Remaking Rings

One of the most universal pieces of jewellery around has got to be the wedding ring – there are very few of us who have never seen one and most have worn one. They are probably so commonly worn that they go unnoticed. In my workshop, there is always a wedding ring or two in need of restoring, sizing or making from scratch.

A wedding ring is usually worn on the third (‘ring’) finger of the left hand, for a very good reason. It was believed that there was a major vein running from this finger directly to the heart. Named the ‘Vena Amoris’ (Latin for ‘Vein of Love’), it was most appropriate for rings which represent the emotional matters of the heart to be close to it. Modern science has since re-mapped the human circulatory system, and discovered that the vein does not exist. Unfortunate news for the romantic suitor, but a blessing for modern medicine. The discovery, however, hasn’t affected the wedding ring tradition, although there is far more personal expression and free-style imagination shown in betrothal jewellery these days.


Remaking and reusing precious metals and gemstones from family pieces has boomed since these rare raw materials have rocketed in value. It makes complete sense to re-use, especially with the increased consciousness of recycling and acting less wastefully on a global level. Re-used gold and gems have not only their material value, but usually hold a good slice of family history, connection with others and tales to tell. It enriches the creation and makes the final piece even more precious. 

Re-using gold is not a quick-fix for the craftsman however. You need plenty of knowledge and time to render gold into a form that can be successfully used again in jewellery. The carat (purity) of the metal needs to be tested and checked. Any gemstones need to be removed. Old solder and past repairs, which often contain lead, can  completely ruin gold if not spotted and removed before melting it to make an ingot.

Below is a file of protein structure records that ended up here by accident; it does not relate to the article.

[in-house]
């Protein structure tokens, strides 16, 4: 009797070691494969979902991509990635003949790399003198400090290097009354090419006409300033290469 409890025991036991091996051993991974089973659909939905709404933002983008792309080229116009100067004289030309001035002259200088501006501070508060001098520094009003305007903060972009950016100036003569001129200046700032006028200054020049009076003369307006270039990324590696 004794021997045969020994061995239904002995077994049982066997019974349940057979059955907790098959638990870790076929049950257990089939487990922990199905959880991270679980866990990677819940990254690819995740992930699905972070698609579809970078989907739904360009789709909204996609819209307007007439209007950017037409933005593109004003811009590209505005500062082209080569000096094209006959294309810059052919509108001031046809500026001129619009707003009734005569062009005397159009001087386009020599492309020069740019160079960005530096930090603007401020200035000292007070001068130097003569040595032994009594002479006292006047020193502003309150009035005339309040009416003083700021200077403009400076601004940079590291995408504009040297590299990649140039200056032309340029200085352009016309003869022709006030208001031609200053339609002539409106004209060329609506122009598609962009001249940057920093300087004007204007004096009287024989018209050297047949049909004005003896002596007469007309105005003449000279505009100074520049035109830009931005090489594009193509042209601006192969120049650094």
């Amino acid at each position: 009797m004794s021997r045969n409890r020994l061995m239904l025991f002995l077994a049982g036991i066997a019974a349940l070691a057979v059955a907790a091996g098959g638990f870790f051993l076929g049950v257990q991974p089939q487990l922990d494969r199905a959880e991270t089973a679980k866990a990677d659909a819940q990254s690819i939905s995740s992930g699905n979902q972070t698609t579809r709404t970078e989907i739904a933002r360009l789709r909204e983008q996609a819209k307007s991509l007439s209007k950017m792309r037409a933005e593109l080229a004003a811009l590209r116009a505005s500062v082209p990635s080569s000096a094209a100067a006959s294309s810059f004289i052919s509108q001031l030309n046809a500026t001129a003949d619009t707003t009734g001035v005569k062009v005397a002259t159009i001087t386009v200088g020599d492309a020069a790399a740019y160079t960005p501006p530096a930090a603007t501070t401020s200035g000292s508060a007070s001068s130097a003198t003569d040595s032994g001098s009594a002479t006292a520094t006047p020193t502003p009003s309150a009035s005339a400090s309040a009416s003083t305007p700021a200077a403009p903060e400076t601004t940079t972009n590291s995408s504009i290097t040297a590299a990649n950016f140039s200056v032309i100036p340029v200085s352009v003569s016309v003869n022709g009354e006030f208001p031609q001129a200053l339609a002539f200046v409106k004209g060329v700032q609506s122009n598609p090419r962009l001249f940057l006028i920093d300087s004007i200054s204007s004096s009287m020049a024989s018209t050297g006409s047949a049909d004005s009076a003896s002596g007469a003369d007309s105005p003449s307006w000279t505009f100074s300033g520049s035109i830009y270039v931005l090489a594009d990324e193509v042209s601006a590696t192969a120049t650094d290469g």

Making a workable gold bar takes skill and practice. The gold needs to be melted in the right conditions, with good ventilation and a flux to prevent impurities staying into molten metal. The ingot mould needs to be prepared and heated to the right temperature. And the pouring has to be just right to avoid showering a fine spray of molten metal all around the workshop, or a series of useless blobs solidifying in a row along the mould. 

Once made, the ingot needs treating to prevent it from cracking when being rolled, drawn, and cut. This is done by a cold hammering process called ‘peening’. Most tool sheds and workshops have at least one trusty ball-peen hammer – they are very useful for a variety of jobs, but the name springs from the ‘peening’ use they were originally intended for. The surface of the gold bar is hammered to work-harden the metal and reduce internal stresses. After this, it can be softened uniformly by annealing. Only then is it ready to roll (literally) into the right profile for a wedding ring. 




This was written and published as part of the ‘Hidden Gems’ series of articles by Erica Sharpe for the Western Daily Press.